His second-most expensive plant is a Monstera borsigiana aurea, which he bought for S$2,500. “At the time, S$2,500 seemed expensive, but I would buy it again, because of the colours – I’ve never seen anything like it before! Most Monstera aureas don’t have marbling like this, but on mine, every leaf is… like A5 Wagyu marbling!”

 

 

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Jeremy Gopalan, a freelance editor and plant collector with over 300 plants, said that the rare plant craze can be explained thus: “People are not spending money on travels. They’re saving money on their commute to work. They’re saving money on transport. So they’re using this money to spend on other things.”

Plant collector Jeremy Gopalan with his Philodendron Dean McDowell and Philodendron Florida Beauty. (Photo: Jeremy Gopalan)

Tan Wei Jie, founder of plant retailer Rabbit Island in Woodlands, echoed this sentiment. “Collecting such rare plants might be a form of luxury to replace travelling for some people nowadays,” he said.

Not too long ago, bonsai varieties routinely ranked among the most expensive plants. But these days, it is aroids that are breaking price records. Aroids belong to a family that includes philodendrons, monsteras and common houseplants such as pothos (money plants).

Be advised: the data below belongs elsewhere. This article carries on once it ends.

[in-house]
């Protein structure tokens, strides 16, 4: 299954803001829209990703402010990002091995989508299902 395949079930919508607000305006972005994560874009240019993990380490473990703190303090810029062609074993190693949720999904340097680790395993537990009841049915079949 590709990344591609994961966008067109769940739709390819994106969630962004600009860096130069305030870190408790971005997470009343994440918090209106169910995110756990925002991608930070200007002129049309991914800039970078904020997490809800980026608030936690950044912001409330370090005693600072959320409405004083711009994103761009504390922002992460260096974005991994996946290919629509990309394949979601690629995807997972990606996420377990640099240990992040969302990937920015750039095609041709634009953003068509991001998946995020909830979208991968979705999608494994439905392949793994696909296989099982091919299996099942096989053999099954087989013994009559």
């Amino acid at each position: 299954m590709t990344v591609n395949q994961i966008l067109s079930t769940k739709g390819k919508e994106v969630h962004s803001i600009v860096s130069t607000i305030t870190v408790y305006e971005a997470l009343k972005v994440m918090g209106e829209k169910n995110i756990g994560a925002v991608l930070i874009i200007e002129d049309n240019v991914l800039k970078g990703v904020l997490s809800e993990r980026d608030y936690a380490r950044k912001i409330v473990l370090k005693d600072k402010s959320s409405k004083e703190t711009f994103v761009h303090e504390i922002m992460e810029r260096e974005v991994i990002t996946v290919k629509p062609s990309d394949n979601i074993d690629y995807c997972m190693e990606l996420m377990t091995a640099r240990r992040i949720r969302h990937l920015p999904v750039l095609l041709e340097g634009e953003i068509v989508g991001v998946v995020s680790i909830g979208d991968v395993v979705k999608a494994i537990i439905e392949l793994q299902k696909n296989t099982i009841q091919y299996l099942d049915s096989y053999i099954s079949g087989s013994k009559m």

“We still can’t travel. The only thing that makes us happy is growing things at home. We’re working from home, and plants are very therapeutic – they’re a way for us to release our stress.” – Grayce Ooi

Explaining the explosive growth in the popularity of aroids, Candy’s Goh offered: “In the old days, we used to sell bonsai that were also very expensive. But aroids are easier to upkeep than bonsai. Bonsai need a lot of sunlight, whereas you can keep aroids indoors.”

For Gopalan, aroids are popular because there are several genera, and even within species they can look different. Such a great variety means that there’s something to suit all tastes. And, since they’re not native to Singapore or Asia – most of them are native to South America – it makes them that much more desirable. “I think it’s also how unique the [foliage] can be. [With the variegated varieties] there’s the element of fleetingness that also increases the value,” he added.

A Monstera deliciosa Thai Constellation at Far East Flora. (Photo: Far East Flora)

While Gopalan doesn’t profess to be a rare plant collector, he does own a Philodendron bipennifolium variegated, which he purchased for S$600 from a private collector a few years ago.